Issue 55 Uncrewed Systems Technology Apr/May 2024 Sellafield’s UAV equipment l Applied EV Blanc Robot l Battery tech l Robotican’s Goshawk l UGVs l UAVHE RW1 rotary l Roboat UVD l Autopilots l Arkeocean UVD l UMEX 2024 l CycloTech UVD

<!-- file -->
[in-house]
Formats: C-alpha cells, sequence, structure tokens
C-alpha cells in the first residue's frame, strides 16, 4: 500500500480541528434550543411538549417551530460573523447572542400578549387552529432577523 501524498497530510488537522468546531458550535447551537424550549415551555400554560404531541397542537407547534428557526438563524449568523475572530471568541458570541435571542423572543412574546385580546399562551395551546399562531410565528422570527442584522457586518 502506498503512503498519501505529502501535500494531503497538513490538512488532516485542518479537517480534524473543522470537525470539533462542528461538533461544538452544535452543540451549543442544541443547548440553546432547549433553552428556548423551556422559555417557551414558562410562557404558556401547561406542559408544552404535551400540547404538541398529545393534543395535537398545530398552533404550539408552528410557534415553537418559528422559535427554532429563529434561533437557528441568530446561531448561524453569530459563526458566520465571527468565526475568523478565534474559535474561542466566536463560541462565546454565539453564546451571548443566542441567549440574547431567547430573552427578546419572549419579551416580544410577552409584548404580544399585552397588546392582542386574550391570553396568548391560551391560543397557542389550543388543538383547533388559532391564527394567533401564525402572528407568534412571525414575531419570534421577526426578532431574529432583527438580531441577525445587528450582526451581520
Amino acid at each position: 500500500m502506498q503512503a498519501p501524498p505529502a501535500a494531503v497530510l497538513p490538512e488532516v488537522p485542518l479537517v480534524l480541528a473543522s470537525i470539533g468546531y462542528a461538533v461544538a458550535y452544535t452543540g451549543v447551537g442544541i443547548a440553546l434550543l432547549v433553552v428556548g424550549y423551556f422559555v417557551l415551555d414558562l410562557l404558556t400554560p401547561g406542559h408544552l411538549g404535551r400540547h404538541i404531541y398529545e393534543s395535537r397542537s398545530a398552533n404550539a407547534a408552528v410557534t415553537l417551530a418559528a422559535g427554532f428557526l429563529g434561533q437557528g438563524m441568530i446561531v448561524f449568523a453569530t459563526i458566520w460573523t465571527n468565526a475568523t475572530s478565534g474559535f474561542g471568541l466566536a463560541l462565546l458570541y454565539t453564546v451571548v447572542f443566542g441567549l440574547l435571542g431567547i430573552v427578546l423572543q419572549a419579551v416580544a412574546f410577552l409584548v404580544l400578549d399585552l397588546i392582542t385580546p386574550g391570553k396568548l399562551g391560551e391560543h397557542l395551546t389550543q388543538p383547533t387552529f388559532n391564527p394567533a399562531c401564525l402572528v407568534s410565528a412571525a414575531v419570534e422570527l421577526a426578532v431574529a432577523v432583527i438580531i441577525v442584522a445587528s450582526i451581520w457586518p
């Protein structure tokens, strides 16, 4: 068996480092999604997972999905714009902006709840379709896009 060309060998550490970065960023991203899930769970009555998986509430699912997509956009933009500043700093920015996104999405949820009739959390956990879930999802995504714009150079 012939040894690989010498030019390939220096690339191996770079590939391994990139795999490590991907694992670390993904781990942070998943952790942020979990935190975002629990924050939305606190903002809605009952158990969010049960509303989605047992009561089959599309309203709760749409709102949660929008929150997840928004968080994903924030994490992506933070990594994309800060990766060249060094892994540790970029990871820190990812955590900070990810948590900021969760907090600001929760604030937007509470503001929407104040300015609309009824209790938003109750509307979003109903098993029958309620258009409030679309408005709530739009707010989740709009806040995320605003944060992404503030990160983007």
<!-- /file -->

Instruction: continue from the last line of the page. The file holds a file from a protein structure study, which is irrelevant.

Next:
20 Uncrewed aerial vehicles (UAVs) have become essential inspection tools at Sellafield, the large nuclear facility on the coast of Cumbria, northwest England. It treats and stores nuclear waste, and it also carries out decommissioning work on its fleet of reactors, which were previously used for grid power generation and research. Amanda Smith, 43, the engineer who leads the UAV equipment programme at Sellafield, gained her engineering education at the site and brought its capabilities up to a level that was recognised by a Nuclear Manufacturing Award for innovation, which she shared with her team in November 2023. Smith’s UAV team is part of the Remote Technologies Group (RTG). She reports to the group’s leader, and four equipment engineers/UAV pilots report to her. “They live and breathe drones, as they need to know everything from how to fly and maintain them to how to assess new systems coming through. And then, at any one time, I can have one or two graduates from the Sellafield scheme on secondment,” she says. “They learn a lot from us, and we get a lot of work from them to support my team.” The Sellafield site has many old buildings, complex pipework, tanks, hard-to-access roof spaces, waste cooling ponds and areas that pose various levels of radiation hazard, all of which must be inspected somehow. The RTG’s remit is to keep people out of harm’s way through the application of advanced inspection technologies. In addition to the UAVs, the group operates robotic arms and a variety of uncrewed The RTG engineer leading Sellafield’s UAV equipment programme explains its innovative work to Peter Donaldson April/May 2024 | Uncrewed Systems Technology UAVs are used to inspect areas of the Sellafield site that are inaccessible to other methods and they are set to improve on that capability when BVLOS permissions are in place (All images courtesy of Sellafield) Nuclear de-risk